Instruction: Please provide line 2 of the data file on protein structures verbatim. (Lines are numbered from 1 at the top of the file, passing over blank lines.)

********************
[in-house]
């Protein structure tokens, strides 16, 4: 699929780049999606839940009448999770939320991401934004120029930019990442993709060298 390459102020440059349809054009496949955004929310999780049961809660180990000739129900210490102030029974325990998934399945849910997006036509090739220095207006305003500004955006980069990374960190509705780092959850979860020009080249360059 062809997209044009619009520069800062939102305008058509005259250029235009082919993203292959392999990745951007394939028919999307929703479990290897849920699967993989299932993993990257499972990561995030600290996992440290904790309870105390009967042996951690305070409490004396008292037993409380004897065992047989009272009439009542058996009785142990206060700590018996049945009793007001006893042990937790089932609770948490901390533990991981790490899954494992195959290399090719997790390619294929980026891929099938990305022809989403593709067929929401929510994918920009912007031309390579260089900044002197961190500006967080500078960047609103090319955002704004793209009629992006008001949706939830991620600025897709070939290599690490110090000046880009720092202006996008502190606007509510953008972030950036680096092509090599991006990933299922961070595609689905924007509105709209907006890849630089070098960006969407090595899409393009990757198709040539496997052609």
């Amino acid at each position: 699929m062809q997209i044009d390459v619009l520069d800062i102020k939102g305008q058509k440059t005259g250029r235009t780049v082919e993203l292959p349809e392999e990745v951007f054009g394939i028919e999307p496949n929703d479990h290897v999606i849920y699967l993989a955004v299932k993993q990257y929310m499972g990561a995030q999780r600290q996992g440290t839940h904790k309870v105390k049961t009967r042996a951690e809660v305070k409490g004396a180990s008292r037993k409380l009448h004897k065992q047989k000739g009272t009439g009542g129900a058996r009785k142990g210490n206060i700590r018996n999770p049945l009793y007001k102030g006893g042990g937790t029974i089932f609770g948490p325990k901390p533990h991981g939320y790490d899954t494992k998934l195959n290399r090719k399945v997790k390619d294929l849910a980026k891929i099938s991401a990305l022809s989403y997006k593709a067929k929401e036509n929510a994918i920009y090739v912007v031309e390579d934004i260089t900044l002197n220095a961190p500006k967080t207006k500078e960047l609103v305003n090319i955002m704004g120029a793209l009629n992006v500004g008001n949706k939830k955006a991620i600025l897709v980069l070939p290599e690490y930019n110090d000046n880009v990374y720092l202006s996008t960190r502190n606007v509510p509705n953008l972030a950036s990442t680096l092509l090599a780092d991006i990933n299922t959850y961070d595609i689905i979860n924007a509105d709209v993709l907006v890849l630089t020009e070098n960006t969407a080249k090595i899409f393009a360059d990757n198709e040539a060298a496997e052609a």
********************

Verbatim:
């Protein structure tokens, strides 16, 4: 699929780049999606839940009448999770939320991401934004120029930019990442993709060298 390459102020440059349809054009496949955004929310999780049961809660180990000739129900210490102030029974325990998934399945849910997006036509090739220095207006305003500004955006980069990374960190509705780092959850979860020009080249360059 062809997209044009619009520069800062939102305008058509005259250029235009082919993203292959392999990745951007394939028919999307929703479990290897849920699967993989299932993993990257499972990561995030600290996992440290904790309870105390009967042996951690305070409490004396008292037993409380004897065992047989009272009439009542058996009785142990206060700590018996049945009793007001006893042990937790089932609770948490901390533990991981790490899954494992195959290399090719997790390619294929980026891929099938990305022809989403593709067929929401929510994918920009912007031309390579260089900044002197961190500006967080500078960047609103090319955002704004793209009629992006008001949706939830991620600025897709070939290599690490110090000046880009720092202006996008502190606007509510953008972030950036680096092509090599991006990933299922961070595609689905924007509105709209907006890849630089070098960006969407090595899409393009990757198709040539496997052609």